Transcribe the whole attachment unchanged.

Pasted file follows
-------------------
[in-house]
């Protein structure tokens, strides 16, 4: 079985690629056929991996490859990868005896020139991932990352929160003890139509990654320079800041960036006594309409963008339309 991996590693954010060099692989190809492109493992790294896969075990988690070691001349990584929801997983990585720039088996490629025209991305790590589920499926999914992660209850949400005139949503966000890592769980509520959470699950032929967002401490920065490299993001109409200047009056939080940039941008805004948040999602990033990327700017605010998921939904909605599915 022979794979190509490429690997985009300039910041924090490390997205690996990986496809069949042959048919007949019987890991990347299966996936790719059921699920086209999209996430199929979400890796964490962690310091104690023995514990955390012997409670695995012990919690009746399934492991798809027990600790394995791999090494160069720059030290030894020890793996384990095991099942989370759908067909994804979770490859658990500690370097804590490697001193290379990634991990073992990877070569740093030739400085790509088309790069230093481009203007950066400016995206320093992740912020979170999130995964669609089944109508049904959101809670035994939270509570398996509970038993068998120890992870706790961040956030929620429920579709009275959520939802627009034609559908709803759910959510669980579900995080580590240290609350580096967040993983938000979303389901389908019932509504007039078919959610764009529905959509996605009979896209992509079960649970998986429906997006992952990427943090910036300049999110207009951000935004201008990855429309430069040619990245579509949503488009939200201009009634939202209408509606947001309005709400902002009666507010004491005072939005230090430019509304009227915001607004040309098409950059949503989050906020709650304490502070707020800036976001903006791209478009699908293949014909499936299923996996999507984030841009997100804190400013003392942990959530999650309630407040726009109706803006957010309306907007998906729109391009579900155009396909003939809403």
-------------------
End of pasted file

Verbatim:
[in-house]
């Protein structure tokens, strides 16, 4: 079985690629056929991996490859990868005896020139991932990352929160003890139509990654320079800041960036006594309409963008339309 991996590693954010060099692989190809492109493992790294896969075990988690070691001349990584929801997983990585720039088996490629025209991305790590589920499926999914992660209850949400005139949503966000890592769980509520959470699950032929967002401490920065490299993001109409200047009056939080940039941008805004948040999602990033990327700017605010998921939904909605599915 022979794979190509490429690997985009300039910041924090490390997205690996990986496809069949042959048919007949019987890991990347299966996936790719059921699920086209999209996430199929979400890796964490962690310091104690023995514990955390012997409670695995012990919690009746399934492991798809027990600790394995791999090494160069720059030290030894020890793996384990095991099942989370759908067909994804979770490859658990500690370097804590490697001193290379990634991990073992990877070569740093030739400085790509088309790069230093481009203007950066400016995206320093992740912020979170999130995964669609089944109508049904959101809670035994939270509570398996509970038993068998120890992870706790961040956030929620429920579709009275959520939802627009034609559908709803759910959510669980579900995080580590240290609350580096967040993983938000979303389901389908019932509504007039078919959610764009529905959509996605009979896209992509079960649970998986429906997006992952990427943090910036300049999110207009951000935004201008990855429309430069040619990245579509949503488009939200201009009634939202209408509606947001309005709400902002009666507010004491005072939005230090430019509304009227915001607004040309098409950059949503989050906020709650304490502070707020800036976001903006791209478009699908293949014909499936299923996996999507984030841009997100804190400013003392942990959530999650309630407040726009109706803006957010309306907007998906729109391009579900155009396909003939809403």